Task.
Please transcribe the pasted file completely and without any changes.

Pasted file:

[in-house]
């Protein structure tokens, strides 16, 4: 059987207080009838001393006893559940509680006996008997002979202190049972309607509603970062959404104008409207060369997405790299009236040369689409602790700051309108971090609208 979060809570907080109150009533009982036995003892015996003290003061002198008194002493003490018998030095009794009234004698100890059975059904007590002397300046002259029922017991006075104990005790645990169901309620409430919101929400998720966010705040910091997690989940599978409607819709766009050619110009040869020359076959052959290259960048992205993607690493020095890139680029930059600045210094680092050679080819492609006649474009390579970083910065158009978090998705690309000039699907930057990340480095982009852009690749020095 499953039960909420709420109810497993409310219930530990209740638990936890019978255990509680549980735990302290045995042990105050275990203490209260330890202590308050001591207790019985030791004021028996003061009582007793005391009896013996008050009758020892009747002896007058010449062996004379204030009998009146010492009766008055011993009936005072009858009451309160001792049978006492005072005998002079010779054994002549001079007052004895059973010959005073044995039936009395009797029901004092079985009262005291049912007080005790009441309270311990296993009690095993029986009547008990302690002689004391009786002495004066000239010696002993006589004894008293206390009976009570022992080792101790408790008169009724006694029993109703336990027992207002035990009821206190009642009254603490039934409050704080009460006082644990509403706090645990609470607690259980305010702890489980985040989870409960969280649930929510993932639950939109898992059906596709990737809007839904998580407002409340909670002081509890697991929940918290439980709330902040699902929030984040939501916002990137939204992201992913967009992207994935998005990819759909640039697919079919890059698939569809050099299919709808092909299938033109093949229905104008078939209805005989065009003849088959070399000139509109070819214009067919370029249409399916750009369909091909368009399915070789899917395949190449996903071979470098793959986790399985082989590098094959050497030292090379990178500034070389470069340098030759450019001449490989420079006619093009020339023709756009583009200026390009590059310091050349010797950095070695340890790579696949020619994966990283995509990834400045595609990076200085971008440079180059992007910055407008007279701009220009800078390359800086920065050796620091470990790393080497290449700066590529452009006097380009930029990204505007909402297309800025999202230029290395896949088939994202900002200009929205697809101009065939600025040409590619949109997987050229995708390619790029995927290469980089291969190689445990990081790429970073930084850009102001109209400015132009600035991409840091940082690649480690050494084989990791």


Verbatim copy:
[in-house]
């Protein structure tokens, strides 16, 4: 059987207080009838001393006893559940509680006996008997002979202190049972309607509603970062959404104008409207060369997405790299009236040369689409602790700051309108971090609208 979060809570907080109150009533009982036995003892015996003290003061002198008194002493003490018998030095009794009234004698100890059975059904007590002397300046002259029922017991006075104990005790645990169901309620409430919101929400998720966010705040910091997690989940599978409607819709766009050619110009040869020359076959052959290259960048992205993607690493020095890139680029930059600045210094680092050679080819492609006649474009390579970083910065158009978090998705690309000039699907930057990340480095982009852009690749020095 499953039960909420709420109810497993409310219930530990209740638990936890019978255990509680549980735990302290045995042990105050275990203490209260330890202590308050001591207790019985030791004021028996003061009582007793005391009896013996008050009758020892009747002896007058010449062996004379204030009998009146010492009766008055011993009936005072009858009451309160001792049978006492005072005998002079010779054994002549001079007052004895059973010959005073044995039936009395009797029901004092079985009262005291049912007080005790009441309270311990296993009690095993029986009547008990302690002689004391009786002495004066000239010696002993006589004894008293206390009976009570022992080792101790408790008169009724006694029993109703336990027992207002035990009821206190009642009254603490039934409050704080009460006082644990509403706090645990609470607690259980305010702890489980985040989870409960969280649930929510993932639950939109898992059906596709990737809007839904998580407002409340909670002081509890697991929940918290439980709330902040699902929030984040939501916002990137939204992201992913967009992207994935998005990819759909640039697919079919890059698939569809050099299919709808092909299938033109093949229905104008078939209805005989065009003849088959070399000139509109070819214009067919370029249409399916750009369909091909368009399915070789899917395949190449996903071979470098793959986790399985082989590098094959050497030292090379990178500034070389470069340098030759450019001449490989420079006619093009020339023709756009583009200026390009590059310091050349010797950095070695340890790579696949020619994966990283995509990834400045595609990076200085971008440079180059992007910055407008007279701009220009800078390359800086920065050796620091470990790393080497290449700066590529452009006097380009930029990204505007909402297309800025999202230029290395896949088939994202900002200009929205697809101009065939600025040409590619949109997987050229995708390619790029995927290469980089291969190689445990990081790429970073930084850009102001109209400015132009600035991409840091940082690649480690050494084989990791």